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We Will Rock You: A promise, not just a title

We Will Rock You with Bendigo Theatre Company has been my first experience of community theatre outside of a uni context. This is probably very silly considering the words “theatre” and “community” are both in the title of my PhD research.

The first rehearsal of this show was shortly after I arrived in Bendigo, only knowing Jorja (who lovingly peer-pressured me into auditioning). It was definitely intimidating to arrive in a space that clearly had a long history and family that I was observing from the outside, but it didn’t take long for those feelings to go away.

I am truly in awe of how a show with such a large company could have such a strong feeling of connection and allow for such caring vulnerability. Before each show, we would gather in a circle around the revolve and each say something we were hoping to achieve this show, and Jordan French would tell us about who/what he was thinking of going into that performance to ground and connect us in our efforts.

After the last 18 months that the theatre industry has had, being part of a show that was as epic and spectacular as this (which is almost definitely going to be the highest budget show I work on in my life. A STAGE REVOLVE?!?!??!!) felt really powerful in ways that I am not sure that I can articulate.

Compared to crew and creatives who have been involved in this show for who knows how long, and performers who were cast before lockdown last year, I have only been involved in this production for a short time. Despite this, there are a few key things that I am adding to my theatre tool bag going forward.

The first is just the extent of the community that existed around this show, far past what the audience, and likely what myself as a performer could conceive. I was only able to attend one of the Saturday set building days, assemble a few small costume pieces (plus my egg themed boho costume -see below) as well as 4 solid hours of a truly epic bump out (we love a slick bump out process). The number of people who helped hammering things, painting, sewing, fixing wigs, taking photos, cafes who made menu items inspired by the show, people who drove hours to be involved or to see the show, truly is incredible. A large part of my PhD focus is on theatre as a tool to build community and a sense of hope, and after the last year seeing this many people rallying around this show has definitely affirmed that for me.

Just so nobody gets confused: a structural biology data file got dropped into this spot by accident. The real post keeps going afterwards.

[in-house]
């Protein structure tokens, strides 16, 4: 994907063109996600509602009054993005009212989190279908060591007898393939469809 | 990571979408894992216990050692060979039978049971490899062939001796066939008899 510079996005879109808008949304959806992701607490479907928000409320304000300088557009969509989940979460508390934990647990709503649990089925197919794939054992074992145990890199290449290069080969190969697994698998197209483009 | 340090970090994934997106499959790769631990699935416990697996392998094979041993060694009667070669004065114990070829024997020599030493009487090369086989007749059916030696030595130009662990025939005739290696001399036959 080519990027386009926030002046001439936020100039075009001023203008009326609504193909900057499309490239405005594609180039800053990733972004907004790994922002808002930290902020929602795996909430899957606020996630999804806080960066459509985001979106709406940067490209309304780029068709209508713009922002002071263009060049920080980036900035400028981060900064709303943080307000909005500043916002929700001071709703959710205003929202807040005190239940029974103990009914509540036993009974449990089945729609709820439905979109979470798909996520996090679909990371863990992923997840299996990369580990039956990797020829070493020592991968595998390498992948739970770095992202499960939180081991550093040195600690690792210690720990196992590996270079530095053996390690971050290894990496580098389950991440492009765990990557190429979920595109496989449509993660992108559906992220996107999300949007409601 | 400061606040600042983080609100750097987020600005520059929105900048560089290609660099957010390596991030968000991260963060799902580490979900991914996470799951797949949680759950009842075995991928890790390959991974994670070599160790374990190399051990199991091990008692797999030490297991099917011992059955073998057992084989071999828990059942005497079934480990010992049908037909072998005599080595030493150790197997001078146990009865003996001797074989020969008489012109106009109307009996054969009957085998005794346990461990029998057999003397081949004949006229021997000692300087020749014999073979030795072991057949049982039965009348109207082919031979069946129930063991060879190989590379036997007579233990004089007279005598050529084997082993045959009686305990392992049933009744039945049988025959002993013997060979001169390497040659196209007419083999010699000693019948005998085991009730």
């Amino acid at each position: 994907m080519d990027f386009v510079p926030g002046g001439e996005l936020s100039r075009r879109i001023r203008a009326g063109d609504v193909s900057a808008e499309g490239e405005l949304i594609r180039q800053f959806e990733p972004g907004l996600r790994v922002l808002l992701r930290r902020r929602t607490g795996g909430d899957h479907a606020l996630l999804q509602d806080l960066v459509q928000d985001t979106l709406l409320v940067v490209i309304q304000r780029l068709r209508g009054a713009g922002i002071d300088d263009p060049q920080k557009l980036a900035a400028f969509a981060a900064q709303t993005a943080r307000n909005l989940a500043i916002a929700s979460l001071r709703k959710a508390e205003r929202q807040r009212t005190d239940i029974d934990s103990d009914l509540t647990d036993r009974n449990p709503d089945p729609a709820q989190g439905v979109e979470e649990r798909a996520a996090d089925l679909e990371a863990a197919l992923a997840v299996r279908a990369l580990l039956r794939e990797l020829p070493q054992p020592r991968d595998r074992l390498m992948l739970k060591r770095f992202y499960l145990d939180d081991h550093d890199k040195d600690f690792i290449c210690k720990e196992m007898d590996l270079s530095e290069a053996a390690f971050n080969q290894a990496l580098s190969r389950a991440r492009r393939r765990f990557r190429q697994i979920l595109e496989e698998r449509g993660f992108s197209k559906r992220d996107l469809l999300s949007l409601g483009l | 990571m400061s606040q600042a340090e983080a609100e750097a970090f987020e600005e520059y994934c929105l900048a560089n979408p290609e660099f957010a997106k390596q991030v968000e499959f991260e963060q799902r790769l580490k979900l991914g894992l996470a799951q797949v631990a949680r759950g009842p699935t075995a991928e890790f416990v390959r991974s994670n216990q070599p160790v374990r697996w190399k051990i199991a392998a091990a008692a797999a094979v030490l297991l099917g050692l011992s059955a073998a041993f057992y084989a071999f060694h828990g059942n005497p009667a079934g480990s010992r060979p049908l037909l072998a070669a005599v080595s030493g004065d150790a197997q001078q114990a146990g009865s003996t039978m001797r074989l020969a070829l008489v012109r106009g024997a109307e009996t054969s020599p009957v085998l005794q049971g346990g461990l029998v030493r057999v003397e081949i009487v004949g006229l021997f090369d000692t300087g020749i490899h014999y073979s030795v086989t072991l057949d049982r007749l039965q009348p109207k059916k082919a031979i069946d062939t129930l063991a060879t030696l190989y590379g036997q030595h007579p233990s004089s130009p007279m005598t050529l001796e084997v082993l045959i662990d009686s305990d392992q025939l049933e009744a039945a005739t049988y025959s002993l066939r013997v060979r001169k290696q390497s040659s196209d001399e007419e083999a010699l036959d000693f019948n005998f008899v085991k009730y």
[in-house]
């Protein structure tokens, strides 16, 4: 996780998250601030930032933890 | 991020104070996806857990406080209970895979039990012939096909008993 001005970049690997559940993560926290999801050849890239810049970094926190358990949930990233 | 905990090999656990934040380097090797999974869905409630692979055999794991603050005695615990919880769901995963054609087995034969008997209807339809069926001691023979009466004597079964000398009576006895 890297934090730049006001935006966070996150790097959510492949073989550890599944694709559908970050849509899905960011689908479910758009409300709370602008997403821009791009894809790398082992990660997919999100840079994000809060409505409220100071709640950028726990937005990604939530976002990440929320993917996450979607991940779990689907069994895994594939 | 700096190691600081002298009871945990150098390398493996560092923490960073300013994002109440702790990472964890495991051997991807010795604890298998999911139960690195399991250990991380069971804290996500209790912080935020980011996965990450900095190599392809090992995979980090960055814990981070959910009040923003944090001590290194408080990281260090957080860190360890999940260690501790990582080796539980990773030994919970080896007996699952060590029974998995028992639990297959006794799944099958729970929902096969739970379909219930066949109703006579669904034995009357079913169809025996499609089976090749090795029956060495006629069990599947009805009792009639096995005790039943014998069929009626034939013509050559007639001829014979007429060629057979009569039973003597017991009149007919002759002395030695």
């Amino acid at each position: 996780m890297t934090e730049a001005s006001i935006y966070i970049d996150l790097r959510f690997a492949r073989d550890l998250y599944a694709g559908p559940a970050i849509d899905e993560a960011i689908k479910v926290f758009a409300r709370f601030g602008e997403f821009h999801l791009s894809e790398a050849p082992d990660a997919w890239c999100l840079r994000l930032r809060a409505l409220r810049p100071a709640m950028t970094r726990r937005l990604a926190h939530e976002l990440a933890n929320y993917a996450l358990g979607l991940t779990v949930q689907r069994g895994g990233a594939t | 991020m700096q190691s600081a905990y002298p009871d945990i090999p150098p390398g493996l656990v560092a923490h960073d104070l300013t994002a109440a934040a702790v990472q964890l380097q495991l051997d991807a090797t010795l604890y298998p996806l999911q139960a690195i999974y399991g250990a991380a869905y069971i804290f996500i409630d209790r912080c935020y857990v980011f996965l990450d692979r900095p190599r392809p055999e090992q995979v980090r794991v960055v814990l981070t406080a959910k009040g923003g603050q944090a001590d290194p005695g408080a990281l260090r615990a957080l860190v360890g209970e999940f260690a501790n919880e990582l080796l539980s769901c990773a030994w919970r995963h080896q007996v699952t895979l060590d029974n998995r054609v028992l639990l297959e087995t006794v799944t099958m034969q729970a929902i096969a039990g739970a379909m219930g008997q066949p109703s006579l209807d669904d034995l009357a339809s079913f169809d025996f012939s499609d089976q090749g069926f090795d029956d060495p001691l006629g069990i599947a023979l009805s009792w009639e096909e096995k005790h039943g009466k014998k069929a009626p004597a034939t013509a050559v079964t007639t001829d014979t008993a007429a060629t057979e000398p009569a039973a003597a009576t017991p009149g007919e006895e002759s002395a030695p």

Secondly, I have stolen a handful of just general theatre making things that I can feel have already made me a better designer, performer, director and collaborator. After opening night I had a chat with our wonderful director Paul Watson about how much I feel I have grown as a director through observing both his incredible commitment to dramaturgy in a script that would be incredibly easy for actors to be rolling their eyes through, and his determination to make an enormous ensemble feel important and invested in each scene.

I’m also adding Stage Angels, being a fantastic quick change assistant, the circle of intention, the ability to find joy and playfulness as an ensemble member in a scripted piece to my bag of theatre making tools. I am however going to stick with my feelings about everyone involved in a show getting to go to bed after rehearsals and creatives not having to stay up until ungodly hours (but also, I’m not likely to ever direct a musical, let alone one of this scale so… hopefully that helps me stick to that goal).

I am tired, I am a bit sore and stiff still, but I feel fed, nourished, grateful to have been involved in this, and excited to invest myself into my next projects again.

Photography: Daniel Soncin

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